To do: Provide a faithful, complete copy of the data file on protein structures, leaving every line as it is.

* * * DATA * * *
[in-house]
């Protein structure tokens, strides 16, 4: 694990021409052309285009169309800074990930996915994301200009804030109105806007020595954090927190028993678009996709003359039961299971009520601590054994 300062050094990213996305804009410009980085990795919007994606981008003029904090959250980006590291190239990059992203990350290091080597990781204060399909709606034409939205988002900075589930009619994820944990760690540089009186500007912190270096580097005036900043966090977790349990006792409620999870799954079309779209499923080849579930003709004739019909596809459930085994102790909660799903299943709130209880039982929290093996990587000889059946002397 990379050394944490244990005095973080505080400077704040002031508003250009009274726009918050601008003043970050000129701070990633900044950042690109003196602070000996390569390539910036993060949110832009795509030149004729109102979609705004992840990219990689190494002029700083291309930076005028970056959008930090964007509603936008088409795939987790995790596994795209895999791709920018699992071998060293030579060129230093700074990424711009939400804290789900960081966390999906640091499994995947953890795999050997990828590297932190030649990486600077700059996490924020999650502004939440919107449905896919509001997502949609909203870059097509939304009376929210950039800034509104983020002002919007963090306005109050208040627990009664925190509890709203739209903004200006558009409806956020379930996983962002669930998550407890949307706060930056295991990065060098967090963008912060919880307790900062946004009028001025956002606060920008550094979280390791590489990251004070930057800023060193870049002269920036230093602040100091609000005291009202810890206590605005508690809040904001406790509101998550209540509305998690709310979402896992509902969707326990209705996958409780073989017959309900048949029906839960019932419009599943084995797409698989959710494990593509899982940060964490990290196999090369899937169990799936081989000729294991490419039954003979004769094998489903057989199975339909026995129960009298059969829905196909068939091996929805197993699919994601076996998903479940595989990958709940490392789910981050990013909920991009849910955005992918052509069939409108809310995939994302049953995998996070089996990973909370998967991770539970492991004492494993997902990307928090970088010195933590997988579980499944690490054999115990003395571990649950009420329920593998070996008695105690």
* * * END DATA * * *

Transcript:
[in-house]
């Protein structure tokens, strides 16, 4: 694990021409052309285009169309800074990930996915994301200009804030109105806007020595954090927190028993678009996709003359039961299971009520601590054994 300062050094990213996305804009410009980085990795919007994606981008003029904090959250980006590291190239990059992203990350290091080597990781204060399909709606034409939205988002900075589930009619994820944990760690540089009186500007912190270096580097005036900043966090977790349990006792409620999870799954079309779209499923080849579930003709004739019909596809459930085994102790909660799903299943709130209880039982929290093996990587000889059946002397 990379050394944490244990005095973080505080400077704040002031508003250009009274726009918050601008003043970050000129701070990633900044950042690109003196602070000996390569390539910036993060949110832009795509030149004729109102979609705004992840990219990689190494002029700083291309930076005028970056959008930090964007509603936008088409795939987790995790596994795209895999791709920018699992071998060293030579060129230093700074990424711009939400804290789900960081966390999906640091499994995947953890795999050997990828590297932190030649990486600077700059996490924020999650502004939440919107449905896919509001997502949609909203870059097509939304009376929210950039800034509104983020002002919007963090306005109050208040627990009664925190509890709203739209903004200006558009409806956020379930996983962002669930998550407890949307706060930056295991990065060098967090963008912060919880307790900062946004009028001025956002606060920008550094979280390791590489990251004070930057800023060193870049002269920036230093602040100091609000005291009202810890206590605005508690809040904001406790509101998550209540509305998690709310979402896992509902969707326990209705996958409780073989017959309900048949029906839960019932419009599943084995797409698989959710494990593509899982940060964490990290196999090369899937169990799936081989000729294991490419039954003979004769094998489903057989199975339909026995129960009298059969829905196909068939091996929805197993699919994601076996998903479940595989990958709940490392789910981050990013909920991009849910955005992918052509069939409108809310995939994302049953995998996070089996990973909370998967991770539970492991004492494993997902990307928090970088010195933590997988579980499944690490054999115990003395571990649950009420329920593998070996008695105690």